Printable Data Sheet
Mangrove trees are an indigenous species to Florida and a major contributor to the state's marine environment. The mangrove tree is a halophyte, a plant that thrives in salty conditions. It has the ability to grow where no other tree can, thereby making significant contributions that benefit the environment. Their coverage of coastal shorelines and wetlands provides many diverse species of birds, mammals, crustacea, and fish a unique, irreplaceable habitat. Mangroves preserve water quality and reduce pollution by filtering suspended material and assimilating dissolved nutrients.
The tree is the foundation in a complex marine food chain and the detrital food cycle. The detrital food cycle was discovered by two biologists from the University of Miami, Eric Heald & William Odum, in 1969. As mangrove leaves drop into tidal waters they are colonized within a few hours by marine fungi and bacteria that convert difficult to digest carbon compounds into nitrogen rich detritus material. The resulting pieces covered with microorganisms become food for the smallest animals such as worms, snails, shrimp, mollusks, mussels, barnacles, clams, oysters, and the larger commercially important striped mullet. These detritus eaters are food for carnivores including crabs and fish, subsequently birds and game fish follow the food chain, culminating with man. Many of these species, whose continued existence depends on thriving mangroves, are endangered or threatened. It has been estimated that 75% of the game fish and 90% of the commercial species in south Florida rely on the mangrove system. The value of red mangrove prop root habitat for a variety of fishes and invertebrates has been quantitatively documented. Data suggest that the prop root environment may be equally or more important to juveniles than are sea grass beds, on a comparable area basis. Discovery of the importance of mangroves in the marine food chain dramatically changed the respective governmental regulation of coastal land use and development.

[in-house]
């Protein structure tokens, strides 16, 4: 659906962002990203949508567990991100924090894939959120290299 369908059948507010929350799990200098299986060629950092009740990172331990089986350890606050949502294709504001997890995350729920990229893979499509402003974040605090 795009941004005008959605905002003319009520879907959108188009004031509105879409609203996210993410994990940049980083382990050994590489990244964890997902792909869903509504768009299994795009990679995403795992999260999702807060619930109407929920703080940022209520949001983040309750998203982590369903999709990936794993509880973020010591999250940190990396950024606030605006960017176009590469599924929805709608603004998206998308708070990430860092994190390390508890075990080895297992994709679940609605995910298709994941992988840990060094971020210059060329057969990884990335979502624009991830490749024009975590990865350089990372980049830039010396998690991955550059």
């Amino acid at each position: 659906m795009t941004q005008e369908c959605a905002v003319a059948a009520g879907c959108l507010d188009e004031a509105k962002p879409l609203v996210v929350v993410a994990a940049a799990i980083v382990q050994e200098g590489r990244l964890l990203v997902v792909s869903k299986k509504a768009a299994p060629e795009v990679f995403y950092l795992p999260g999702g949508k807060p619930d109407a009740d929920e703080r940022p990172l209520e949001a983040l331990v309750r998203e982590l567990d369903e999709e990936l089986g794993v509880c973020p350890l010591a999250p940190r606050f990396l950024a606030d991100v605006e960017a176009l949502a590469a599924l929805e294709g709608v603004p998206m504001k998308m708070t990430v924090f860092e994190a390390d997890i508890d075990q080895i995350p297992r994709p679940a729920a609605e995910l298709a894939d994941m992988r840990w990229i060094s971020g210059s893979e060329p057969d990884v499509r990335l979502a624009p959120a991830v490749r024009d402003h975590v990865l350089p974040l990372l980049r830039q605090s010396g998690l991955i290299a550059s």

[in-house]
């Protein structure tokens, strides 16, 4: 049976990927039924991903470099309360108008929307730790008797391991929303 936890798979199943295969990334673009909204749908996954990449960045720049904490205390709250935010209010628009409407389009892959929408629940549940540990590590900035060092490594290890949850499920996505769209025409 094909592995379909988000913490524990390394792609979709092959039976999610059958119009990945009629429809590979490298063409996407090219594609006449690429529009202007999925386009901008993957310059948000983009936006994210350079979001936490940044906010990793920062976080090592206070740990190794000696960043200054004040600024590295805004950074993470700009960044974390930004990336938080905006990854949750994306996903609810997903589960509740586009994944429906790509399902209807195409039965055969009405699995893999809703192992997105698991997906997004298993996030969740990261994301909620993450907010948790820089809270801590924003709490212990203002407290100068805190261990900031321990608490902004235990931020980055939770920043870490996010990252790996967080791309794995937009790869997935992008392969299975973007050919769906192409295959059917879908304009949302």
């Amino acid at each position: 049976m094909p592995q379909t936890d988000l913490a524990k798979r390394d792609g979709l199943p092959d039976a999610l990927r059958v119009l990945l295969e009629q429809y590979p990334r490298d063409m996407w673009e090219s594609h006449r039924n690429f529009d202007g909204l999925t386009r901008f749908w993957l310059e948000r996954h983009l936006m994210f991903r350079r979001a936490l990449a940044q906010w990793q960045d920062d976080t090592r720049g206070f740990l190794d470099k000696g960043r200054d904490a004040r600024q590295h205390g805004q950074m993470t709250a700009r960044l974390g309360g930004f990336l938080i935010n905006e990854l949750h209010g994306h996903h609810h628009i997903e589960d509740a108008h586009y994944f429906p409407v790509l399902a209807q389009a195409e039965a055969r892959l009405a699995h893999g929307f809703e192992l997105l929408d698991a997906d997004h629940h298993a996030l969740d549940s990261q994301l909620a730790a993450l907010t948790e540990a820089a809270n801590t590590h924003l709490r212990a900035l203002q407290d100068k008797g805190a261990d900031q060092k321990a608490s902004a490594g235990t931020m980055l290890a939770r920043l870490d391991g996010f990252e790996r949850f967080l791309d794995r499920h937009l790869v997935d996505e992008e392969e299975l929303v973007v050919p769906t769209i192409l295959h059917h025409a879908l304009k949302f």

The beneficial effects mangroves have on the marine ecology are summarized as follows :
The dikes now prevent the free flow of water and movement of organisms between the mangroves and intracoastal waters, thereby denying the marine ecology the full benefits of mangrove wetlands.
Development and population growth will continue to have a negative impact on mangrove habitat necessary to maintain commercial and recreational fisheries. Based on analysis of aerial photos from the 1940's to the 1980's, one study of the Indian River from Sebastian Inlet south to Vero Beach, Florida, documented an 86 percent decline in the availability of mangrove habitat to fisheries over the forty year period.
Escalating pressure on mangrove populations and increasing quantities of pollutants reaching coastal and intracoastal waters has brought new interest in the importance of mangroves to a healthy marine ecology. As natural members of the estuary system, mangroves help mitigate the environmentally adverse effects of development and pollution.